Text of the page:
By Class 7 (7-9 years old) We would like the poem to be longer. It was a brilliant story and a brilliant poem and I wouldn't want anything to change. It tells you how to make friends. We wanted to give you 10 stars. We learnt not to be mean to anybody and that told us a brilliant lesson. It was a great rhyming story. Love from the whole of Class 7 and Mrs MacDonald.
  • Twin-Bred on Nov. 05, 2011

    Concept/World The idea that twins have such a strong bond that it would transcend even difference of species is an interesting one. People of strong anti-abortion or religious views might find some aspects of The Project controversial. There is also a moral question as to whether it is justifiable to create “abnormal” babies either for scientific or social purposes. Those issues make this a powerful, thought provoking book. Story The story covers a broad range of time, alternating narrative with excerpts from scientific reports. This works well, giving both an overview of the experiment and an intimate view of individuals involved in it. The pacing is good and I liked (no spoilers!) that things did not work out as expected. Characters It’s difficult to create really believable aliens but Karen Wyle achieves it with the Tofa. They are incomprehensible despite every effort of humans to communicate with them. I liked that some mysteries remained unsolved. Mara, the scientist carrying out the experiment, was complex. I too wondered at times whether she was disturbed. She’s certainly obsessive and driven. There were a lot of minor characters – I felt at times that some of them could have been condensed and I’d have liked more focus on perhaps just one family. Presentation The cover is eye-catching and shows you immediately what the book is going to be about. Spelling, grammar and formatting are all to a professional standard. Overall This book is intriguing, scary, funny and sad. I found myself reading parts of it with detachment, considering the scientific and moral issues raised. At other times I was laughing out loud, then shocked and upset. This is definitely a book that you will remember reading.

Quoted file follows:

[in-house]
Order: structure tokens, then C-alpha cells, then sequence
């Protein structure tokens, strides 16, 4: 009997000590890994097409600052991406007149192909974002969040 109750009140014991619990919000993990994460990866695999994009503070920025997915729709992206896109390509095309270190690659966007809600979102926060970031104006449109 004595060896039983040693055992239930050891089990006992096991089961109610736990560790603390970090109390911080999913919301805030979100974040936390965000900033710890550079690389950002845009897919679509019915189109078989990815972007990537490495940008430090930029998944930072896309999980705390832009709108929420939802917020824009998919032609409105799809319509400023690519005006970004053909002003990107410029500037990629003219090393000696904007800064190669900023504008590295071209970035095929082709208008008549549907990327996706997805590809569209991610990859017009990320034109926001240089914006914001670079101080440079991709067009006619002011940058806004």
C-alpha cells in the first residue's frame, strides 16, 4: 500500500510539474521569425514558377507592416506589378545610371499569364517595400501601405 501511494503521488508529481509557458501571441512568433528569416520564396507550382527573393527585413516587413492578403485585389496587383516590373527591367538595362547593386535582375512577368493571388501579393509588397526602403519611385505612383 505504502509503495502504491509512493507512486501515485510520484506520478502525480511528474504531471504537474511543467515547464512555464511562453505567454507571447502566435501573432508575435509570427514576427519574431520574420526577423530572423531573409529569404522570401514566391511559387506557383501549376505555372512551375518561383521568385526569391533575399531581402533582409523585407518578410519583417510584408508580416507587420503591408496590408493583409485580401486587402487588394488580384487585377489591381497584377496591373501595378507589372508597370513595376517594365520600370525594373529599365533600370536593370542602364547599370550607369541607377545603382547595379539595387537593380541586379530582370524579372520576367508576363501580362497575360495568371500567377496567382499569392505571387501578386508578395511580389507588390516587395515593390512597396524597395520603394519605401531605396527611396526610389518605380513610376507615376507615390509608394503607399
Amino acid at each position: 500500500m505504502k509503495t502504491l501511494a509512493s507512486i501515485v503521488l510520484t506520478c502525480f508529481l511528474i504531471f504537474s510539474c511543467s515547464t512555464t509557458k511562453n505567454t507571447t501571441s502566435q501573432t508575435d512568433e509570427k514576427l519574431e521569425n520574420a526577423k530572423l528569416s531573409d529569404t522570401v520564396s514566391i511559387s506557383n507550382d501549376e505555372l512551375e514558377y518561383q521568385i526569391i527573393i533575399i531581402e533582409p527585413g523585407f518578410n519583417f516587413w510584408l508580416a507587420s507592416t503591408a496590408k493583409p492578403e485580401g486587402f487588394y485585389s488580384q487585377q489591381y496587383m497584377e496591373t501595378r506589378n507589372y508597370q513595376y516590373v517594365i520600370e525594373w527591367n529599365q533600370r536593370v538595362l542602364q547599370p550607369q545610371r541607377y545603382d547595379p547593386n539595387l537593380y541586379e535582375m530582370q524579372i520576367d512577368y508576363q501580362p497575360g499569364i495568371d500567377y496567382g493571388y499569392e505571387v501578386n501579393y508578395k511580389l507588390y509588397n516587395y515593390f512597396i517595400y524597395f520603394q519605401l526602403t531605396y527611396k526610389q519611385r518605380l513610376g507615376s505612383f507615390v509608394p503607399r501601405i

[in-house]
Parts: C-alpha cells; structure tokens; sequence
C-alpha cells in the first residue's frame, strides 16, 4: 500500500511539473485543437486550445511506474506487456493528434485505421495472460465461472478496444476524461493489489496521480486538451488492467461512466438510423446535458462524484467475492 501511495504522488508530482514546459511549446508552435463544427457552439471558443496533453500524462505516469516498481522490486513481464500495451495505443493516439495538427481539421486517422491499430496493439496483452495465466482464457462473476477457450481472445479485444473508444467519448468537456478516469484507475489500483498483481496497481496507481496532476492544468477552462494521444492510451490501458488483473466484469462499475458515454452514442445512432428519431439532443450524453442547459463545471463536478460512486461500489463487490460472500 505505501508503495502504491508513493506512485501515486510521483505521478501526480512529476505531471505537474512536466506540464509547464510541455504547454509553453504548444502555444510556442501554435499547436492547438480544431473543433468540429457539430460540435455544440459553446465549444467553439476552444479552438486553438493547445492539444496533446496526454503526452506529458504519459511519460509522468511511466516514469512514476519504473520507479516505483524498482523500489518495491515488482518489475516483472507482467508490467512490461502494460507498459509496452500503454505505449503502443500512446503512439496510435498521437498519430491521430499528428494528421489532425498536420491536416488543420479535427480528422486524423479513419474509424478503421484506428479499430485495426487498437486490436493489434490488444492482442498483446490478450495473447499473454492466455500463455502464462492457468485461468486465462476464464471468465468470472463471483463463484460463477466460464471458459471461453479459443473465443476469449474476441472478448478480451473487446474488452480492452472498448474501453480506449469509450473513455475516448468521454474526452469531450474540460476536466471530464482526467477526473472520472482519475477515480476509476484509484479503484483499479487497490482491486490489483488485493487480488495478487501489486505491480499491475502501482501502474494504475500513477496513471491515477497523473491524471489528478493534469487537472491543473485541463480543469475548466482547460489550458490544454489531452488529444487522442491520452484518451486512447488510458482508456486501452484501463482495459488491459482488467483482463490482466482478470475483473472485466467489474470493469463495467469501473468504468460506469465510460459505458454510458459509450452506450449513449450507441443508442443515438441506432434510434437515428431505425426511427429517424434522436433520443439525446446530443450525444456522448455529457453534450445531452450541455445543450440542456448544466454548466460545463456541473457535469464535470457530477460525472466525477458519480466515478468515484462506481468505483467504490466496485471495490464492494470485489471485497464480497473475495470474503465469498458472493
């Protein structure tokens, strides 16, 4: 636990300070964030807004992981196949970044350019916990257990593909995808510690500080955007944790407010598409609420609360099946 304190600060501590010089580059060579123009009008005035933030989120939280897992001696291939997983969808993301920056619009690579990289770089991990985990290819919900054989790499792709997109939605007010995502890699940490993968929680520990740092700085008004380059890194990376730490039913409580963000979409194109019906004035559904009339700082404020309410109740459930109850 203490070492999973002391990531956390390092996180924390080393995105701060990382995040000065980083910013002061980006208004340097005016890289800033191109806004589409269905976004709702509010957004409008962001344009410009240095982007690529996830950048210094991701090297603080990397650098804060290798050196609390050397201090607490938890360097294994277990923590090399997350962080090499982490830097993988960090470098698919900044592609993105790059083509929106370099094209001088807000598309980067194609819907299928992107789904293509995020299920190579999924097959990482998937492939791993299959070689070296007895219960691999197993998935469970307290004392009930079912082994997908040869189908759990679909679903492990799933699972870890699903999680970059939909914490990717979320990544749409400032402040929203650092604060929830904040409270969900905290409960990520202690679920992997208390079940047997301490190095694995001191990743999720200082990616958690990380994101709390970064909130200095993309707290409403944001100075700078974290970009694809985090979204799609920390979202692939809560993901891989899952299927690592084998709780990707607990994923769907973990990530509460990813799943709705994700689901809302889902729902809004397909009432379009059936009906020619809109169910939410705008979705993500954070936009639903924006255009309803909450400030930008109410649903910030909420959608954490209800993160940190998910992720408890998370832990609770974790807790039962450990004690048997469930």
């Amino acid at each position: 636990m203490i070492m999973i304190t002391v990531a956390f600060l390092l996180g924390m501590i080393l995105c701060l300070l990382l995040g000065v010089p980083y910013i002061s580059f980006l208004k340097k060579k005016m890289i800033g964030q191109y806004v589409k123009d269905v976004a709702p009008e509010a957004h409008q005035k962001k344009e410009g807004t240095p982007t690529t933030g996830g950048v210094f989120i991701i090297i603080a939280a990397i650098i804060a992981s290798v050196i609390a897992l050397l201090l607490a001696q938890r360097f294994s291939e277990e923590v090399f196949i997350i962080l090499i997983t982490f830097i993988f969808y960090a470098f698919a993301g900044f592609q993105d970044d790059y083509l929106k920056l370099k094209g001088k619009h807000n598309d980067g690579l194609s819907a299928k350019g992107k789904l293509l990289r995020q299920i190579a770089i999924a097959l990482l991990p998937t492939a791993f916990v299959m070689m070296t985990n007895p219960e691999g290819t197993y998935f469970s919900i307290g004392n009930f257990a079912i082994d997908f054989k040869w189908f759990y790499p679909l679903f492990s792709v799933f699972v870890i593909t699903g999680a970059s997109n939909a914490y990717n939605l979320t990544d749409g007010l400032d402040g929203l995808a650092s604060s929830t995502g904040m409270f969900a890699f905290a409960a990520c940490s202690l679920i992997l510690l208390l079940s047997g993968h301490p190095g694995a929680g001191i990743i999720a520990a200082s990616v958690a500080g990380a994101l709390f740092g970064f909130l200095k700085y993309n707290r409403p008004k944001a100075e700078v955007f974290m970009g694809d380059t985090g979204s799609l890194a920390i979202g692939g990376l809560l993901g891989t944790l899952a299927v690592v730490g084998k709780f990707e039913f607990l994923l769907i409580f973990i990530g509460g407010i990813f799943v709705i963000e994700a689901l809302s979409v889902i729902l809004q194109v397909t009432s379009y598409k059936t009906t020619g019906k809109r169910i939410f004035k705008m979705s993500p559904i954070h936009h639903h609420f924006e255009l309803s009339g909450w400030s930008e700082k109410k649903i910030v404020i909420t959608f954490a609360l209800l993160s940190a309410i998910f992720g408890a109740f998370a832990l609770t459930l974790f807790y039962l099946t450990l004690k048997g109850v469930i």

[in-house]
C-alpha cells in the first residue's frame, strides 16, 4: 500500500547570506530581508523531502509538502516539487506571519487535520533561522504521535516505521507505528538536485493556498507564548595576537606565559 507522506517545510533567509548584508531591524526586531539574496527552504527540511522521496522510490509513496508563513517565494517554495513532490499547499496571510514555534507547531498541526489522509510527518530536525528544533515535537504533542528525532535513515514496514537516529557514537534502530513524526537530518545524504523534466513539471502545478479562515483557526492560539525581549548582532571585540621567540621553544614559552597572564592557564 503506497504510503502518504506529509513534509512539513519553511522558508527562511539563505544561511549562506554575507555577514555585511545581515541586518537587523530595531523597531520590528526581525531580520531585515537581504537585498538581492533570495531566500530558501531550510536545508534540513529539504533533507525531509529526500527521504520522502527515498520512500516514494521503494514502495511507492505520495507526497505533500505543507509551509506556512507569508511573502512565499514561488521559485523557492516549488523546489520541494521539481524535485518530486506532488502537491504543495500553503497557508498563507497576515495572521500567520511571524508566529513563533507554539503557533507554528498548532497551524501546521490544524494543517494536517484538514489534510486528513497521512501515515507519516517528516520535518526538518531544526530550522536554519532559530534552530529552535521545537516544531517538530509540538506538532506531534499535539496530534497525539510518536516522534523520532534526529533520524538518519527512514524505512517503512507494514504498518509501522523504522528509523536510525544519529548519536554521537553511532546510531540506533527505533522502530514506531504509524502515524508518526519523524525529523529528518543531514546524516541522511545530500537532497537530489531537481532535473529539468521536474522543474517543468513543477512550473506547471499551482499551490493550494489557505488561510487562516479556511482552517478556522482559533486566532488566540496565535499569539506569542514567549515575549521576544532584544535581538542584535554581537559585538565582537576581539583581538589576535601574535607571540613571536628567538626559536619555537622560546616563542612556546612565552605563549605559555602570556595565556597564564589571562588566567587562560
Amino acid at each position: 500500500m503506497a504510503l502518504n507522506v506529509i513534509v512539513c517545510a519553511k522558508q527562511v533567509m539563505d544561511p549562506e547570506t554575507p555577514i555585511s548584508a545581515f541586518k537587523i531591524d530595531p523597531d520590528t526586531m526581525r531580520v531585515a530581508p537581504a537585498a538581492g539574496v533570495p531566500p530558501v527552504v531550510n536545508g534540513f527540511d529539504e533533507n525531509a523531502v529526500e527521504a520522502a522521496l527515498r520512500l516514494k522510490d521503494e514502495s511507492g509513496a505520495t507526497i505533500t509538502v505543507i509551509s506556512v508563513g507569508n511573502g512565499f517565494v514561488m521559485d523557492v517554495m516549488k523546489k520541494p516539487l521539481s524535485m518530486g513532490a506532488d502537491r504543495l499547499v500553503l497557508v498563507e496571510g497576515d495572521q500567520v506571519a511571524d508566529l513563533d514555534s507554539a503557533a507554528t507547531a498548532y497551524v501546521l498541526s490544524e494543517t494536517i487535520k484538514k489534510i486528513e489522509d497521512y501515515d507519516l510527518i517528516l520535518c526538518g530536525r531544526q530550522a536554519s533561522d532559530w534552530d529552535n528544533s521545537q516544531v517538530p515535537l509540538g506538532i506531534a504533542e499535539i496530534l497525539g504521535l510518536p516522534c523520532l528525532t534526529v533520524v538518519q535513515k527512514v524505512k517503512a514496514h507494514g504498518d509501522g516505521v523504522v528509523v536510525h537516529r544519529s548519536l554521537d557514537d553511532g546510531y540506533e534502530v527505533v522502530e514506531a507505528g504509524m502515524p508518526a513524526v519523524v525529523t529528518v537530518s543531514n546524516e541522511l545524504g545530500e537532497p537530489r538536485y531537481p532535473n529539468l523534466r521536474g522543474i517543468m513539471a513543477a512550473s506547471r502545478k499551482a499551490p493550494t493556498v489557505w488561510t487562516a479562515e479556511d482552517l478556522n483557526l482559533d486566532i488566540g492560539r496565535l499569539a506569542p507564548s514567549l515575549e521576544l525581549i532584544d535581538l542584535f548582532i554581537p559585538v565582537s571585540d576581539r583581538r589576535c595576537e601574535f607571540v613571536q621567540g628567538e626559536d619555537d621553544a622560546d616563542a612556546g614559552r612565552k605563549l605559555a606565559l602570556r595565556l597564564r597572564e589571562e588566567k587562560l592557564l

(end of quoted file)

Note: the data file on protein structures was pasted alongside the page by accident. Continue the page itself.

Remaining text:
• The Cat's Nature - a poem for all ages on May 10, 2012

    Good poem, Robyn. I like your repeated use of "so to say", and the imagery. I too would have loved an illustration - maybe a picture of Mimi with a cat birthday cake? :)
  • How to: Calculate the Mode, Median and Mean averages. on May 10, 2012

    Excellent, Robyn - I love your "how to" help book and will be pointing it out to the maths groups I teach. Very helpful for kids to be shown how to do things by other kids, thanks! :))